WEST LAFAYETTE, Ind. — Two leaded bronze artifacts found in northwestern Alaska are the first evidence that metal from Asia reached prehistoric North America prior to contact with Europeans, according to new Purdue University research.
“This is not a surprise based on oral history and other archaeological finds, and it was just a matter of time before we had a good example of Eurasian metal that had been traded,” said H. Kory Cooper, an associate professor ofanthropology, who led the artifacts’ metallurgical analysis. “We believe these smelted alloys were made somewhere in Eurasia and traded to Siberia and then traded across the Bering Strait to ancestral Inuits people, also known as Thule culture, in Alaska. Locally available metal in parts of the Arctic, such as native metal, copper and meteoritic and telluric iron were used by ancient Inuit people for tools and to sometimes indicate status. Two of the Cape Espenberg items that were found – a bead and a buckle — are heavily leaded bronze artifacts. Both are from a house at the site dating to the Late Prehistoric Period, around 1100-1300 AD, which is before sustained European contact in the late 18th century.”
“This article focuses on a small finding with really interesting implications,” said Cooper, who also has a courtesy appointment in materials engineering and is an expert in metallurgy and archaeology in the western Arctic and Subarctic. “This will cause other people to think about the Arctic differently. Some have presented the Arctic and Subarctic regions as backwater areas with no technological innovation because there was a very small population at the time. That doesn’t mean interesting things weren’t happening, and this shows that locals were not only using locally available metals but were also obtaining metals from elsewhere.”[xyz-ihs snippet=”adsense-body-ad”]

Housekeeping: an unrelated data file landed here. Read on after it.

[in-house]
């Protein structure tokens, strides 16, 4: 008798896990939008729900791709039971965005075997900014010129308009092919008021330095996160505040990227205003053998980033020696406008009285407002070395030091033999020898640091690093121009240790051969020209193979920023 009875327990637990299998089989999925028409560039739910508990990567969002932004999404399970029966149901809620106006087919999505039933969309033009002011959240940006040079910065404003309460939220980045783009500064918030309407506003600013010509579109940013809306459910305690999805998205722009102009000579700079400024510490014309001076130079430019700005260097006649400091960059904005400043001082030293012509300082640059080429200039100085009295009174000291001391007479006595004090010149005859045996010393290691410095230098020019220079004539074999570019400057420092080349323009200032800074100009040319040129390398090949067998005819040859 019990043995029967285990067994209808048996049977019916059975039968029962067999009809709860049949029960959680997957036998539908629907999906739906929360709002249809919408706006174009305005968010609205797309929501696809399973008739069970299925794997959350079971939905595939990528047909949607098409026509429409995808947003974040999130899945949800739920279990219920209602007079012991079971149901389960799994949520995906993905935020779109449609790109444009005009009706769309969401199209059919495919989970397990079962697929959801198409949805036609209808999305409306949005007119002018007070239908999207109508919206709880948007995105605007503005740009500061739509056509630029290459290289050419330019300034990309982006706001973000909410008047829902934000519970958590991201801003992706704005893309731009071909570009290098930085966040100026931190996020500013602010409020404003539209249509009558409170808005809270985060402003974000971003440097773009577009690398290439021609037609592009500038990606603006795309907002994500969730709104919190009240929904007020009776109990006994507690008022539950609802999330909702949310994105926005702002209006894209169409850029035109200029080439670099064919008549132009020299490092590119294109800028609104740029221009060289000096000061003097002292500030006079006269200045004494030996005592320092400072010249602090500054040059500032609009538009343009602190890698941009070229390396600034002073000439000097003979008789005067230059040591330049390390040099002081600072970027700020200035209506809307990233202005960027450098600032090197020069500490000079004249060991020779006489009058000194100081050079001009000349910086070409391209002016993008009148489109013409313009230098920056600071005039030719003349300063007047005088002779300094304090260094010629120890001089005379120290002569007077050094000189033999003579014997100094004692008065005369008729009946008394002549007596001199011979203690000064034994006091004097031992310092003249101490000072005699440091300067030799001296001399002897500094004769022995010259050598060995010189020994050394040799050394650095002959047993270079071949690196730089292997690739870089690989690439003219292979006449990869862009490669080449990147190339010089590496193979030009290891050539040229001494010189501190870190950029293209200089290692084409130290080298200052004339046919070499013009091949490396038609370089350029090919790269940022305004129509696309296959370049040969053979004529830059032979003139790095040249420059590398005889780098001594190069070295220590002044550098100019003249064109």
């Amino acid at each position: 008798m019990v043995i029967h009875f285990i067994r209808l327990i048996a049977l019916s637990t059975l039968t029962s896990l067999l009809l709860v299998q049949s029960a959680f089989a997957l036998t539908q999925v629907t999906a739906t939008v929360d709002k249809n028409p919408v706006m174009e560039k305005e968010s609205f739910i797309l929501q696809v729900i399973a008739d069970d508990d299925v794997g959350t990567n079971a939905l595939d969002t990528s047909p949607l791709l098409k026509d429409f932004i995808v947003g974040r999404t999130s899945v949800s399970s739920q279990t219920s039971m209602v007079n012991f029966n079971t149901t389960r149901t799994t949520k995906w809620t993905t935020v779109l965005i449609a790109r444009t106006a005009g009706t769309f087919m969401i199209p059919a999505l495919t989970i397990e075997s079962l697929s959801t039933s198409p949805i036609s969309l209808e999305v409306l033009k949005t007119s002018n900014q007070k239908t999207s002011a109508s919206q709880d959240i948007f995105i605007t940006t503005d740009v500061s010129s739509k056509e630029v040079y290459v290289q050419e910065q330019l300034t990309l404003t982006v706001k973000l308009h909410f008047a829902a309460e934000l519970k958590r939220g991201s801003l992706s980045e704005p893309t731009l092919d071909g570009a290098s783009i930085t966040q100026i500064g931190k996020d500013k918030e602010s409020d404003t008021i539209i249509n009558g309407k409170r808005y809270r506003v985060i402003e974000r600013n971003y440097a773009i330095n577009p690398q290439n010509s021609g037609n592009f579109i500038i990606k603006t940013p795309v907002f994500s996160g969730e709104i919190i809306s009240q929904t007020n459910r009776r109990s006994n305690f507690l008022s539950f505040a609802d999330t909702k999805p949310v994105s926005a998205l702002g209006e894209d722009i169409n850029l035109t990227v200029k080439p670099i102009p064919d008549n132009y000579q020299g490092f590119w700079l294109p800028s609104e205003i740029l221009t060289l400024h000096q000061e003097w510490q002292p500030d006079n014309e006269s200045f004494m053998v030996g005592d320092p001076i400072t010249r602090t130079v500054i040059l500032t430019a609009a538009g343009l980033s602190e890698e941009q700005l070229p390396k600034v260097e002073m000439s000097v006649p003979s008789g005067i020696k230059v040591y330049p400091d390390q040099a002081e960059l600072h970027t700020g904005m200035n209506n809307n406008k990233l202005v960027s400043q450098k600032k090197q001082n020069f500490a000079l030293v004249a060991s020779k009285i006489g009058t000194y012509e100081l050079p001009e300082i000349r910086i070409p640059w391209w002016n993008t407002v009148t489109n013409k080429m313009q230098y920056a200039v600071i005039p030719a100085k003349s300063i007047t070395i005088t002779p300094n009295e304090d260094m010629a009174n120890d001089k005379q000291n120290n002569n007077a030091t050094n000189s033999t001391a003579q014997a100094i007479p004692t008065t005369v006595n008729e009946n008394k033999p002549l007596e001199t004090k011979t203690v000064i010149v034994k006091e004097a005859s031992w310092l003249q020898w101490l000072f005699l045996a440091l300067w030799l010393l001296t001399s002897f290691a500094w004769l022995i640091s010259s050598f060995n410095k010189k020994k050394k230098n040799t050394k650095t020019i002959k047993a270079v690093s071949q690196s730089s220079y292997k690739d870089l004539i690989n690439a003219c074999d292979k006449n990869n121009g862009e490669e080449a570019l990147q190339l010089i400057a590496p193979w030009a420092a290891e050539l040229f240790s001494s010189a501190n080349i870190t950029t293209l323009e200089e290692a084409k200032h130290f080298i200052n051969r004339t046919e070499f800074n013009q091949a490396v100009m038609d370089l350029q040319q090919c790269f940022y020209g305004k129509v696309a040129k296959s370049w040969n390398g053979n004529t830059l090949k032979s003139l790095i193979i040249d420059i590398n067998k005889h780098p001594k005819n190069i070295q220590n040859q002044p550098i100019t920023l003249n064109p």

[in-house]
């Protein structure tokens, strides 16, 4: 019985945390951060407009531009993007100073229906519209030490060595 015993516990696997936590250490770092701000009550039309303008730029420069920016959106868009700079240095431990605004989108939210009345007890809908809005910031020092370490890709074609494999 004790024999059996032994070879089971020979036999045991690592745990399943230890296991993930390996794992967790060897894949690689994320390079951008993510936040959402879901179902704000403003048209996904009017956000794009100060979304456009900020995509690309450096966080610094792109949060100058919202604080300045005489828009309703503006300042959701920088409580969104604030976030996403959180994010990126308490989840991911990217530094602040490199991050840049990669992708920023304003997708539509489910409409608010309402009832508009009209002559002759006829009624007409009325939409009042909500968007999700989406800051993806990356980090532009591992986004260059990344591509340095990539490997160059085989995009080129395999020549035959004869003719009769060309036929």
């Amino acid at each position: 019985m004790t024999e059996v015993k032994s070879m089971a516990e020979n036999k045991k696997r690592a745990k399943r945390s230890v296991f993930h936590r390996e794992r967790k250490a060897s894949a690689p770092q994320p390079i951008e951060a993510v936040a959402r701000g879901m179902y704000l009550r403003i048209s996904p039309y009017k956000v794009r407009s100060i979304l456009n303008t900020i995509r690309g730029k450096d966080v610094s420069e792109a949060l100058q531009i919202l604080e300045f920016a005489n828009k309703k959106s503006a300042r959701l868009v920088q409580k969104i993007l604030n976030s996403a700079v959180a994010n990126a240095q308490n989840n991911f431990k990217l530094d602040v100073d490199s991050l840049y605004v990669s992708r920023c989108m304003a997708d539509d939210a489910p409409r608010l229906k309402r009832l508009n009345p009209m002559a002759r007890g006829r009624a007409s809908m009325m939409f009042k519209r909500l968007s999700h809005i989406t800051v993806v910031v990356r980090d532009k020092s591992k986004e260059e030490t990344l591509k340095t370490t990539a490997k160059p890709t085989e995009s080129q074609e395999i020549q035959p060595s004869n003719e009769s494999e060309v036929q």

The items were found on Alaska’s northwest coast at Cape Espenberg on the Seward Peninsula where the Thule people lived in houses. The field work was led by Owen K. Mason and John F. Hoffecker, both of the Institute of Arctic and Alpine Research at the University of Colorado, Boulder. From 2009-2011, their team excavated a variety of artifacts including six items with metal. Cooper coordinated the metallurgical analysis.
Metal artifacts are rarely found because they were usually used until they were worn down and, therefore, not well preserved at field sites.
“These items are remarkable due to curation and preservation issues,” Cooper said.
The cylindrical bead and a fragment of a small buckle strap-guide are composed of leaded bronze, which is an alloy of copper, tin and lead. The fragmented leather strap on the buckle provided radiocarbon dating, and the item was dated to 500-800 years old, although the metal could be older.
“The belt buckle also is considered an industrial product and is an unprecedented find for this time,” Cooper said. “It resembles a buckle used as part of a horse harness that would have been used in north-central China during the first six centuries before the Common Era.”
Three of the other four items from another house were determined to be copper – a piece of bone fishing tackle with a copper hook, an eyed copper needle and a small fragment of sheet copper. The final item was a bone fishing lure with iron inset eyes. All items were analyzed with X-ray fluorescence technology.
This house is considerably younger, dating to the 17th to 18th centuries, and is part of a trading network in Alaskan native copper.
Also part of the research team was Robert J. Speakman, of the Center for Applied Isotope Studiesat the University of Georgia, and Victor Mair, of East Asian Languages and Civilizations at the University of Pennsylvania.
The two research projects funded by the NSF’s Division of Polar Programs Arctic Social Sciences were the Cape Espenberg project, which was awarded to Mason and Hoffecker, and the Arctic and Subarctic grant, which was awarded to Cooper.
Source: Purdue University [xyz-ihs snippet=”Adversal-468×60″]